Thursday, February 27, 2014
The Stainless Steel Rat Returns, by Harry Harrison
The basic plot of The Stainless Steel Rat Returns is that an entire ship full of distant relations and their porcuswine from Bit 'o Heaven have interrupted Jim's retirement and have faced him with a rather expensive an smelly problem. This drags Jim and his wife out of their erstwhile retirement on a series of adventures through the galaxy, looking for a good spot to get rid of Jim's tenuously related relatives and their porcine herd.
While the premise is good and the book's cover promises plenty of satirical entertainment, I feel like the book doesn't really deliver on said promises. There's an attempt at satirical humor with a banker, but it's very clearly a bitter "take-that" at banks after the 2008 financial crisis and falls flat. The introduction of religious extremes on the adventure, always good targets for satire, also fails because it boils down to little more than, "Religion can be crazy stuff, am I right?" Which for most audiences who are going to be reading this book I think we're going to already be aware of that and looking for a little bit more. I almost want to say there's an attempt at racism as well but for the life of me I couldn't find anything remotely satirical about it and if anything it supported segregation rather than integration which is definitely a step backwards.
The other big thing I noticed about this book is that I seldom felt as if the characters were in control of the situation. Things just sort of happened to Jim and company and they coped as well as possible, but they were always reacting to events rather than actively trying to make things happen to their benefit. Which I felt was fundamentally against the heart of the Stainless Steel Rat series. Jim is always plotting and scheming and working on making the next move so he can put his foes off-edge and gain an advantage. Certainly they do things unexpected and Jim has to plan in response for that, but Jim is always seeking to gain the advantage and very frequently his plans come to fruition. In this book Jim's almost always reacting and adapting to changing circumstances. When he does actively plan and put his adversaries off edge, the result is always anti-climatic and kind of an, "Oh. Well that certainly wasn't worth the effort." At best Jim manages to affect a few minor changes but his ability as a person certainly is reduced.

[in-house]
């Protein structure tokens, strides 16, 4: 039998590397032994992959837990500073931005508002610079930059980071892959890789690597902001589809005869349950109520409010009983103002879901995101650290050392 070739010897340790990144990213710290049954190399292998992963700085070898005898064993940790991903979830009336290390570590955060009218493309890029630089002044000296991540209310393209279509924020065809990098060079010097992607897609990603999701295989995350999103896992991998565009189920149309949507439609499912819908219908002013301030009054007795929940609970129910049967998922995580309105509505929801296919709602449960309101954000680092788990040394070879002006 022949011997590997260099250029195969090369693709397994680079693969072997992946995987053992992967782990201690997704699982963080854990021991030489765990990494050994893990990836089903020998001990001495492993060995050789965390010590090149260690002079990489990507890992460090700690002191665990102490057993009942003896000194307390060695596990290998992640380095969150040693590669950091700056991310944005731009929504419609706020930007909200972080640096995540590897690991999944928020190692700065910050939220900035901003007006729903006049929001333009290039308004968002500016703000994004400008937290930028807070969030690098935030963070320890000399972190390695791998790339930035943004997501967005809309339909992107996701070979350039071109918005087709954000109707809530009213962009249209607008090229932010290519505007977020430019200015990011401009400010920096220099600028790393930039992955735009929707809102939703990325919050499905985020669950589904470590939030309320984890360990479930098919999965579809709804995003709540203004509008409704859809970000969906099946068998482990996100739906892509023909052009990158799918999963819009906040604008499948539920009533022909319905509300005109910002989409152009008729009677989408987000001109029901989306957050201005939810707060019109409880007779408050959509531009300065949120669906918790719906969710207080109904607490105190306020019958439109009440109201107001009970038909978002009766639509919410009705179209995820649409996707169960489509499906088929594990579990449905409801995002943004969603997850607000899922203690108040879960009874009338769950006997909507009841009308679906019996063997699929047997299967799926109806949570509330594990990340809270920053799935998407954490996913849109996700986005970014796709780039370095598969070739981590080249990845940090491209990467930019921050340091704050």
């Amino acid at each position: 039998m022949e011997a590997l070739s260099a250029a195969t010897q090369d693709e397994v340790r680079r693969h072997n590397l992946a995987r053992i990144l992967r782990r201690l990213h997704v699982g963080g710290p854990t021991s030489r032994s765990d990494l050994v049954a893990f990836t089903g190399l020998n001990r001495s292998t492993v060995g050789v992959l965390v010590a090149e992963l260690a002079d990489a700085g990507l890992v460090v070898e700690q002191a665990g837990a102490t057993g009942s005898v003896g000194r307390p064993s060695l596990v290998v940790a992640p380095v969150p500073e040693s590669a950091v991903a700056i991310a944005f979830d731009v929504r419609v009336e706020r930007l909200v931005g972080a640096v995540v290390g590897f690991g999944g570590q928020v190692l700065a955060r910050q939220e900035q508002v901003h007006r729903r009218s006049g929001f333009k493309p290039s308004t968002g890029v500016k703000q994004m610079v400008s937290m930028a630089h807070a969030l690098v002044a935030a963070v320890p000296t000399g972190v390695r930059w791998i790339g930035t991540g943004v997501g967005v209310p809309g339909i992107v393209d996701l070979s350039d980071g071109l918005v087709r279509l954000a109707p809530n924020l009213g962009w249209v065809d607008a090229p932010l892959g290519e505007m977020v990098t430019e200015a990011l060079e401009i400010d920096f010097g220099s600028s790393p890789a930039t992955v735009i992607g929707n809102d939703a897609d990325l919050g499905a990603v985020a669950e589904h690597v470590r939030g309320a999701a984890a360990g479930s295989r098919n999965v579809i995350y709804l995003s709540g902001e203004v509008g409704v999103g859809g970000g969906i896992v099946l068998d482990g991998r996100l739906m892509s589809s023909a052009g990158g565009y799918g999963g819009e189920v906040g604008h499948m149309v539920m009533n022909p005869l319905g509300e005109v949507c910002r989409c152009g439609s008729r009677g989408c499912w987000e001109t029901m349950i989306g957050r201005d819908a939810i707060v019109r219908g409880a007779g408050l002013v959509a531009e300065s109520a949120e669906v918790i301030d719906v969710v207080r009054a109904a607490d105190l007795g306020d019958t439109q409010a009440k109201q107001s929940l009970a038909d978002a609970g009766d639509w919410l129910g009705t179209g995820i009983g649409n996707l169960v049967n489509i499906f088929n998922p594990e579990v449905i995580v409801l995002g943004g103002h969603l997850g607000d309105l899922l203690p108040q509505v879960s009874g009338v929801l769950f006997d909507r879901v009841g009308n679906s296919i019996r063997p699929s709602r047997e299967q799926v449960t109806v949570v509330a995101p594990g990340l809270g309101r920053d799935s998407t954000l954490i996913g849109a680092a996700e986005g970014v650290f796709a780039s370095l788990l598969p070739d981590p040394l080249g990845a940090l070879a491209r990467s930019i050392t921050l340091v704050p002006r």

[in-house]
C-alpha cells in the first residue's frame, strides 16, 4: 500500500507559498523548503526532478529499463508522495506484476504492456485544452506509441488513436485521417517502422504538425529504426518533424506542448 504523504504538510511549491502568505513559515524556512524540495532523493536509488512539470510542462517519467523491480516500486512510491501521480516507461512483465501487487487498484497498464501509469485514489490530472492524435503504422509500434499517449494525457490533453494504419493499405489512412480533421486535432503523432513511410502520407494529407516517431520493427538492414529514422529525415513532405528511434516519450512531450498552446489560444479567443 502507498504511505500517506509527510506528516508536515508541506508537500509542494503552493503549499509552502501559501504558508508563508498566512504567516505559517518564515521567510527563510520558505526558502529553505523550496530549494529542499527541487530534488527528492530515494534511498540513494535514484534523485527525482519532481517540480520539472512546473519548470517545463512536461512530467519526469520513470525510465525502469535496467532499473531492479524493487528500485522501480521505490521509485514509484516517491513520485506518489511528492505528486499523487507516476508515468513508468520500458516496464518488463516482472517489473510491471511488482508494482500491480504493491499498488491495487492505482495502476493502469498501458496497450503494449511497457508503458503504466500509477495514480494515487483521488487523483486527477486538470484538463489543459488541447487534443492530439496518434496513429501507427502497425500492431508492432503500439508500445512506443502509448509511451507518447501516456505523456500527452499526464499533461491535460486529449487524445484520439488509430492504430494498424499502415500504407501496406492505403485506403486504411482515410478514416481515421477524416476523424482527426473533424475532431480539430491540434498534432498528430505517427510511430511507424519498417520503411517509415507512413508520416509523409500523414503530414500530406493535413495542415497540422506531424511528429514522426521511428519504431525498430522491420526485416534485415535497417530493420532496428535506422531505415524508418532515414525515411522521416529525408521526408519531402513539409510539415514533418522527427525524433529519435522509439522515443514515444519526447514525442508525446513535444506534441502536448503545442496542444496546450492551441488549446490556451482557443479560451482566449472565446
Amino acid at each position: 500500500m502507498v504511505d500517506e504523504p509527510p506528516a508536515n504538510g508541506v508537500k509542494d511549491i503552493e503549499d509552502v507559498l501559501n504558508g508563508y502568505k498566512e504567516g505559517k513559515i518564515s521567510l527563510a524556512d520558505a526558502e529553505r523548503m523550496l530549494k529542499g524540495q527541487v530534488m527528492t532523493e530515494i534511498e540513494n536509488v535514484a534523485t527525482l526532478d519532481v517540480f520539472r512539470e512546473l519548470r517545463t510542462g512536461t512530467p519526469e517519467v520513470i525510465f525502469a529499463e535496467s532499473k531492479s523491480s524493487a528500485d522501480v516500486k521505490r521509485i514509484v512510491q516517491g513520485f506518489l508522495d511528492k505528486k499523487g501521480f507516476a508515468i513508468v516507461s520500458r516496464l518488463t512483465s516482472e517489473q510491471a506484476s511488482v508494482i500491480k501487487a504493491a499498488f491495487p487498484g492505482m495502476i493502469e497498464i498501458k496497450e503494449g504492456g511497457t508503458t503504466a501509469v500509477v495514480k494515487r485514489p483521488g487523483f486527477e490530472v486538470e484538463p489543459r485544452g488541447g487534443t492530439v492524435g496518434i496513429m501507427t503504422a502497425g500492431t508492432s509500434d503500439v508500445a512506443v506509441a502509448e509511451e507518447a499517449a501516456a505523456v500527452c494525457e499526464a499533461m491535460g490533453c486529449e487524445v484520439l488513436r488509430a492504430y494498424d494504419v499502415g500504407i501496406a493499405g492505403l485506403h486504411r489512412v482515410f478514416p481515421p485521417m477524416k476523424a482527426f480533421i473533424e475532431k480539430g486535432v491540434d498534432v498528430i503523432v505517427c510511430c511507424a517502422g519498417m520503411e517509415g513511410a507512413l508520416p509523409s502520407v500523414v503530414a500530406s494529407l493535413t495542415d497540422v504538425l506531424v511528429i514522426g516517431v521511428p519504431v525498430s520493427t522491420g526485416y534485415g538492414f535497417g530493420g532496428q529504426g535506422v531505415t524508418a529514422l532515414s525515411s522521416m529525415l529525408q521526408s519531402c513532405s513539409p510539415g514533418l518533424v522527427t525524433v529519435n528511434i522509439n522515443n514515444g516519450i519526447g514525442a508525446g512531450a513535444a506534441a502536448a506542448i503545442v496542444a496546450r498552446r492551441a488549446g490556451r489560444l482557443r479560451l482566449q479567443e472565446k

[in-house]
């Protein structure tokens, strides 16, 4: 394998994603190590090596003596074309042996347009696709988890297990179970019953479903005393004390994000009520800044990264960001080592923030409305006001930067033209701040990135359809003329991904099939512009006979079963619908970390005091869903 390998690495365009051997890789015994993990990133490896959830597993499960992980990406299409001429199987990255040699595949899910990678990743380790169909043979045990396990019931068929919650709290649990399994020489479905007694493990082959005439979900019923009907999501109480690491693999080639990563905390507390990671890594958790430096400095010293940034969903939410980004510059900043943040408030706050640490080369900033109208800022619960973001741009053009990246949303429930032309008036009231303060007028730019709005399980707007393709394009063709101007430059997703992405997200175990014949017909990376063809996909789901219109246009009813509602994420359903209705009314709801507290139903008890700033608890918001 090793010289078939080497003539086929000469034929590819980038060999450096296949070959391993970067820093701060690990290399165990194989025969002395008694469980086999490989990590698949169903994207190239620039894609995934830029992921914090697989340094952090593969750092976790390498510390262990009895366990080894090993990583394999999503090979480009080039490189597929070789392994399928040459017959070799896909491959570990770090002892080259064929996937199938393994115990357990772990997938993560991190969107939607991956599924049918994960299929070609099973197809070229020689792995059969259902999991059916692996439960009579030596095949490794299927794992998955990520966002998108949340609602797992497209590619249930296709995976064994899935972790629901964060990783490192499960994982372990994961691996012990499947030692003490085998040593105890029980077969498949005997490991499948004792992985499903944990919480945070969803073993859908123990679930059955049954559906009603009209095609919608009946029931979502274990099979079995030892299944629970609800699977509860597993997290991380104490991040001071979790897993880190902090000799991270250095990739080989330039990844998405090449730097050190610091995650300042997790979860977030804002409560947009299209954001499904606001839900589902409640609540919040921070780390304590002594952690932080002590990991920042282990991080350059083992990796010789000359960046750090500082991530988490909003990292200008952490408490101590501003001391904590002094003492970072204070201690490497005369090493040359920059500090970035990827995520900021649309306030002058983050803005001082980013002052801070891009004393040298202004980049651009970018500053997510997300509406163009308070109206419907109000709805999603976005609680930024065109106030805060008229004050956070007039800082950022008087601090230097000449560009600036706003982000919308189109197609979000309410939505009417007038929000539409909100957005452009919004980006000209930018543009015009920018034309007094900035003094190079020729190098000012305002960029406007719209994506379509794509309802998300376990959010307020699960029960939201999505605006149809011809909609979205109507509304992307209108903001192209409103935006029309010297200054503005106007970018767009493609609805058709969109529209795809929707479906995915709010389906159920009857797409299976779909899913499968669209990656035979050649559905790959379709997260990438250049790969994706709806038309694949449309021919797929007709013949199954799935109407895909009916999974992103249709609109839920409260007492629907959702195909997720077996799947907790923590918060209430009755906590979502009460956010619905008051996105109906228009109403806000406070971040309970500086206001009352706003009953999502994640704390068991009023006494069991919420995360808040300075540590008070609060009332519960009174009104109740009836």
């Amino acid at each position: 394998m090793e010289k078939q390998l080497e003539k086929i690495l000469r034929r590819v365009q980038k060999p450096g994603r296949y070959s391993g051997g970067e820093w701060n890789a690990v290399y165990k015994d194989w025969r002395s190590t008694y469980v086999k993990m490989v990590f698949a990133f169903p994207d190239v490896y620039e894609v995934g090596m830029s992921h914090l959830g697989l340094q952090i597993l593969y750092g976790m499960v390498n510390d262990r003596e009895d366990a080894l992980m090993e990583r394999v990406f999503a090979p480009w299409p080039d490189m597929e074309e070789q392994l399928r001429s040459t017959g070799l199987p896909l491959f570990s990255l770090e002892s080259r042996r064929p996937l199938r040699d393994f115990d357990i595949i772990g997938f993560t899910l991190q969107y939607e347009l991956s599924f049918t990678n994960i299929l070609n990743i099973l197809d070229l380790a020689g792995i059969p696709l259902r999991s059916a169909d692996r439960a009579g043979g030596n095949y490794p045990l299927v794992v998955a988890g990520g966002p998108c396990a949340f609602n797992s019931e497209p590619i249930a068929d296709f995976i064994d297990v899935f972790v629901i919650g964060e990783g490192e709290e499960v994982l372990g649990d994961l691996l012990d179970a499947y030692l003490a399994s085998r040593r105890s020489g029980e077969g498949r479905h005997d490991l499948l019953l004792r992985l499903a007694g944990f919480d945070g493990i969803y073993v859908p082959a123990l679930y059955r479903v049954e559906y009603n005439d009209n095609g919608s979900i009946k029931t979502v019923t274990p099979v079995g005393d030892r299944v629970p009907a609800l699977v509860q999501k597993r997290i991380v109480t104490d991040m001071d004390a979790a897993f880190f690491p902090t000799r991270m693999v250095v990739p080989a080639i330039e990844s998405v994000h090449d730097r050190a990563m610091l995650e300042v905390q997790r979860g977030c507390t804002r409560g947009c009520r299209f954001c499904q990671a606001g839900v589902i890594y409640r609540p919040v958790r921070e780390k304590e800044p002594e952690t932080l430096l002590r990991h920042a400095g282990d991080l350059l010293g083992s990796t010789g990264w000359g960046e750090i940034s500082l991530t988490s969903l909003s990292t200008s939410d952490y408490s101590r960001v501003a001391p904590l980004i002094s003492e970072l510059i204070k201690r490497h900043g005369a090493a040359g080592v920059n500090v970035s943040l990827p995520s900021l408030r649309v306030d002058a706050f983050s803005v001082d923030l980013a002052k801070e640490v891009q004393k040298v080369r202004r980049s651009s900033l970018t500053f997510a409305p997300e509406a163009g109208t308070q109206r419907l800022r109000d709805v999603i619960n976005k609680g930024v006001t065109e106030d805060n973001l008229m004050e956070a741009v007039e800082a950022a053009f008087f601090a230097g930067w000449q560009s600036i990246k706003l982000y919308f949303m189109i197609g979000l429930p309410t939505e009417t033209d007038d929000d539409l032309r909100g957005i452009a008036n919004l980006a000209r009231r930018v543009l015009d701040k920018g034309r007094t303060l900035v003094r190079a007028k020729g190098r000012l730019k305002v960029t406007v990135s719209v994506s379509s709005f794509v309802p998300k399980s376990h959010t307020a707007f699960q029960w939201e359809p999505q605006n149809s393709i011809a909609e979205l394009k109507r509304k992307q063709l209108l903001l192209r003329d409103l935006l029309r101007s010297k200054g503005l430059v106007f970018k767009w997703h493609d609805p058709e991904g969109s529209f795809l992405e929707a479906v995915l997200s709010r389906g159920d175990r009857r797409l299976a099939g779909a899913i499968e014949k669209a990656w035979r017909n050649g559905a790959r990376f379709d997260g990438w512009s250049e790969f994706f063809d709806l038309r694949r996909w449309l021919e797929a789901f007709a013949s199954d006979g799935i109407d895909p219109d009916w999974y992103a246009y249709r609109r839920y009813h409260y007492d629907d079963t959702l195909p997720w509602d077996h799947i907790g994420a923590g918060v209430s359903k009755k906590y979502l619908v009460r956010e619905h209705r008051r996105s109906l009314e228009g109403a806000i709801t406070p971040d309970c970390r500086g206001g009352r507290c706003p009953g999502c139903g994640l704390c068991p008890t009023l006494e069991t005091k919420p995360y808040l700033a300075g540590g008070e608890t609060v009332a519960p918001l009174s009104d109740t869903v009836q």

The end result of this book is that the stakes are significantly lower than they have been in previous novels and so there isn't as much danger to his adventures. Worlds or universes aren't at stake, he's simply on an adventure trying to find a good place to dump a bunch of country bumpkins and their pigs. At best it's a Stainless Steel Rat adventure because it happens to have the same characters, not because it's got the same tone. I'd actually recommend avoiding this one if possible.